4. In Chapter 4, why do some Christians believe Canada has a divinely ordained role to play in the end times and how does a group like the Watchmen come to believe this? How does Canada’s national motto fit into this belief?

5. How have Israel and links with Jewish groups become such a factor in Christian evangelism? How has biblical prophecy played into this and what else do conservative Christians and Jews have in common?

6. What would Christian nationalists like to see for Canada in the future?

7. In Chapter 7, what was the motivation behind the formation of Patrick Henry College in the States and Trinity Western University in Canada? How are they influencing their countries’ political futures?

8. In Chapter 9, do you agree with Timothy Bloedow that human rights commissions are stifling free speech and beliefs, especially Christian speech and beliefs? Should free speech, as in the Stephen Boissoin case, trump human rights concerns and legislation?

9. How do you think immigration and the changing face of Canada’s population will affect religious involvement in politics? Will the Conservatives be able to attract a large number of those voters?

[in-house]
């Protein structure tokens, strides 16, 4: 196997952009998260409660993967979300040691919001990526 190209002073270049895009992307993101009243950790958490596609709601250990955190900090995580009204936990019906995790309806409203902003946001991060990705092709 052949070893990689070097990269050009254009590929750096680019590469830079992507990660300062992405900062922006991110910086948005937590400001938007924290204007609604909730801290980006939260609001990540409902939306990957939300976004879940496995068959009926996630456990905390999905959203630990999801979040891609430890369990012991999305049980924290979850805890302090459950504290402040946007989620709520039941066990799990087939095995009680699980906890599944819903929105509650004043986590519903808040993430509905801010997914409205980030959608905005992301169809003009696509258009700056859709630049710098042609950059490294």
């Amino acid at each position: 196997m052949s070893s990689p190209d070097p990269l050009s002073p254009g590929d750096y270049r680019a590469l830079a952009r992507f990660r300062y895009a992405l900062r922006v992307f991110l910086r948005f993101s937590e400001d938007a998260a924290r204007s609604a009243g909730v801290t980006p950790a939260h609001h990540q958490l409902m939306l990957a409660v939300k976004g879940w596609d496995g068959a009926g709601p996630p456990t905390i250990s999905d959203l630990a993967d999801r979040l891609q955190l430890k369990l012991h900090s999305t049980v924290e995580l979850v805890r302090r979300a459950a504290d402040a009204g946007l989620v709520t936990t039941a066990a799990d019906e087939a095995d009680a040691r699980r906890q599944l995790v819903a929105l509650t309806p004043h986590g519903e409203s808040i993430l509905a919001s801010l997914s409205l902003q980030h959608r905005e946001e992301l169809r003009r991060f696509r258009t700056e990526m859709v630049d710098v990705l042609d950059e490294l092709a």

10. Should the government download some or all of its social programs to faith-based organizations?

11. What issues do you think the Christian right will want to address in the future? For example, how much do you think issues like the right to die and technology will feature in the next few years? Will issues like homosexuality and same-sex marriage or abortion ever cease to be divisive?

12. Is it possible Canada could become as embroiled in vicious "culture wars" between the religious right and the mainstream as the US?

13. Should the Liberals and the NDP make an attempt to attract the religious vote and build a religious left? Do you think there’s a danger in this?

14. Has reading this book changed the way you might vote in the next election?

15. Do you think the information in this book would affect the way the average Canadian would vote?